The monsters clowns are due on Maple Street.
Tucson braces for a Clown Lives Matter march a week from Saturday. Organizers call the demonstration “a peaceful way to show clowns are not psycho killers.”
Sure, John Wayne Gacy painted his face on occasion. But a preponderance of clowns do not prey on people for amusement.
These people of color fall victim to terrible stereotypes perpetuated by mass media. Strangers cross to the other side of the street, quickly, when clowns approach. Clown Cars get stopped by profiling police without cause. The armed services forbade a follower of the Insane Clown Posse from joining its ranks for a tattoo tribute to the group. Clown Colleges lack accreditation. People laugh (and increasingly cry) at clowns.
At the University of Connecticut on Monday night, hundreds of students, some armed with golf clubs and hockey sticks, ventured out of their dorms in search of a presumably evil clown allegedly inhabiting a local cemetery. A Kentucky man fired an AR-15 in the air because he mistook a woman wearing a white afghan for a clown. The police charged the bozo with second-degree wanton endangerment and took his rifle. In Modesto, the cops warn citizens that “if you see anything or anyone suspicious, including individuals dressed as clowns, to avoid contact and report the circumstances to us immediately.” New Haven, Connecticut schools ban the familiar costumes this Halloween after the system’s security director petitioned principles to “prohibit clown costumes and any symbols of terror during this Halloween season.”
Closer to home at my kids’ school, a potential daytime clown sighting near a local woods prompted a call to the authorities. Upon investigation, the cops found something less terrifying: a man mowing his lawn.
Freak-faced Dinks, Doinks, and Pennywises populate social media. But confirmed sightings in the real world remain scarce. As a kid in suburban Boston, an urban myth of clowns in a white van abducting children and feeding them LSD passed for a schoolyard truth. So, scary people with happy painted faces haunted our imaginations long before 2016.
An Extraordinary Popular Delusions and the Madness of Crowds vibe colors this colorful current controversy. We smugly chuckle from a distance with Charles Mackay at the mania for tulips in Holland, the king of Bavaria ordering the arrest of people with mustaches, or Nostradamus captivating people in the past with his vague prophecies of the future. People years from now laugh at us for not laughing at clowns.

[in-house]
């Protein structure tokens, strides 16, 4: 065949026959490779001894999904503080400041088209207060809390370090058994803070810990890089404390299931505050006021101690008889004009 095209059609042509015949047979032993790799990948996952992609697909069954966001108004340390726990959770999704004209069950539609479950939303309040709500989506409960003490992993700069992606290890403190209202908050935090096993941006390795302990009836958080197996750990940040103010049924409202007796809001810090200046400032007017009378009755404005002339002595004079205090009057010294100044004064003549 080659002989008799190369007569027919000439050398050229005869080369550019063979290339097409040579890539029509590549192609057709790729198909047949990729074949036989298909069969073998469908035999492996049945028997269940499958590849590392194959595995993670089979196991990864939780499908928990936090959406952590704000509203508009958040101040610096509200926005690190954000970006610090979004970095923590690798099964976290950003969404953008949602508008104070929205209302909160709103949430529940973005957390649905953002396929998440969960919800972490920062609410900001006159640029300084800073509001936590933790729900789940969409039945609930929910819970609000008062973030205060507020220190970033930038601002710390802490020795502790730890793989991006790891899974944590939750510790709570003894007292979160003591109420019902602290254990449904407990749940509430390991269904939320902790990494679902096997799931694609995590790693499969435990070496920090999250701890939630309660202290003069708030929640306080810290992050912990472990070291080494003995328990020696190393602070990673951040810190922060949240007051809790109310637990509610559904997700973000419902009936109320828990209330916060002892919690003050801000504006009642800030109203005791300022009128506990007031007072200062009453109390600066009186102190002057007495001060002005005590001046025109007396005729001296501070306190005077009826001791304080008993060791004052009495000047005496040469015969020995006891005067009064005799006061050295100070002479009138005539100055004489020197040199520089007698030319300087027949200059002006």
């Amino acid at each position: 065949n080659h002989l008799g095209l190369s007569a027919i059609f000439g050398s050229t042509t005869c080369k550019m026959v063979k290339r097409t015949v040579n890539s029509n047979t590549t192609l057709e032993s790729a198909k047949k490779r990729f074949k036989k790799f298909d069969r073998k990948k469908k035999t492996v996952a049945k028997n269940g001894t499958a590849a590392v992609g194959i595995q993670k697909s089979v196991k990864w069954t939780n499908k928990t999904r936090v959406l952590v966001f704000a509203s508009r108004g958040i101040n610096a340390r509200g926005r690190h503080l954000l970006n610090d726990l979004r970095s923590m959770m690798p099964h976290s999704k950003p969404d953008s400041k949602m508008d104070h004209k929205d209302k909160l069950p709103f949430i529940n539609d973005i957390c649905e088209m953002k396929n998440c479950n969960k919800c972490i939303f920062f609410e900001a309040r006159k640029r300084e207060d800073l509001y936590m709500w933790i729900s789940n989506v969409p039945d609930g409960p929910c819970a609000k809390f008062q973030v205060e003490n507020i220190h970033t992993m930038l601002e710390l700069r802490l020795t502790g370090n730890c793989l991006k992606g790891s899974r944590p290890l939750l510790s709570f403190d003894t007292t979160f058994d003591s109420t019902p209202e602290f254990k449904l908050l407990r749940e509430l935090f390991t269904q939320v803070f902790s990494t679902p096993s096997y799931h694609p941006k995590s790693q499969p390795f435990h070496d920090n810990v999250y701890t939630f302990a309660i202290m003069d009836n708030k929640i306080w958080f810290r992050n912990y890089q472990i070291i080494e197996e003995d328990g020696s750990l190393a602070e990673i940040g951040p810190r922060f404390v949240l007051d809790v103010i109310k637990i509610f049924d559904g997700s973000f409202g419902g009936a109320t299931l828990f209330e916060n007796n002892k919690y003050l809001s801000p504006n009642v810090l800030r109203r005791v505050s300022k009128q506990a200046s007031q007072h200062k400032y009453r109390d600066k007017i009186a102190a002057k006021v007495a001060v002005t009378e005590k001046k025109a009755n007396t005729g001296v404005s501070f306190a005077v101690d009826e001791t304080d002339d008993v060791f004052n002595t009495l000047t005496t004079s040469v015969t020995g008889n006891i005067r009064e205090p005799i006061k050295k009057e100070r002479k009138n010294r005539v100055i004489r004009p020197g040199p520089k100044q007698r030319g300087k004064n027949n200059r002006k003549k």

Fear sells. Anti-bacterial cleansers for people who fear germs and flag football helmets for parents who fear concussions make dollars even if they don’t quite make sense. People in Omaha fear the shark attacks reported on cable news. People in 2016 fear the Y2K bug.
The depiction of the characters who make children smile as the monsters who make adults scream screams irony. So, too, does our wave of coulrophobia. You want to believe the mobs are in on the joke. But even the adults in the room behave as children, which may come across as an insult to children, who generally love adults in supersized shoes and rainbow wigs. Leaders never so zealously embrace recklessness when they believe they act on behalf of responsibility.
“We have nothing to fear but fear itself,” once served a favorite line among Democrats. “Obviously,” White House spokesman Josh Earnest earnestly told reporters about the alleged threat, “this is a situation that local law enforcement authorities take quite seriously and they should carefully and thoroughly review.” Whoever said “don’t make a federal case out of it” never said it within earshot of Washington, D.C.
Hysteria has consequences.
“I’ve done 5,000 birthday parties and events over the last 27 years,” Flippo the Clown tells me. “Over the last ten years, they’re calling me but asking me to leave off the makeup.” Flippo the Clown says he now does about ”99 percent of my business” as Flippo the Juggling Magician.
A man in the business of promoting two of America’s most successful, and most despised, clowns throws up his hands.
“It hasn’t really affected our business but we have been inundated with messages on social media who want to know if the Insane Clown Posse has anything to do with this mass hysteria,” ICP spokesman Jason Webber, who offers an emphatic “no” to the question, told me. “I had one reporter ask me if this was an Insane Clown Posse promotional stunt.”
Webber says that “discrimination” against Juggalos—kind of like ICP’s Deadheads—launched plans for a 2017 Juggalo March on Washington.
“The people who are perpetuating this mass hysteria,” the ICP spokesman offers, “they are the scary ones.”
Strange times when something called the Insane Clown Posse speaks as the voice of sanity.
We used to laugh at clowns. Now clowns laugh at us. They act as a mirror to our ridiculous faces. The clowns, as they are wont to do, clown us.
Don’t you love farce? Our fault, I fear.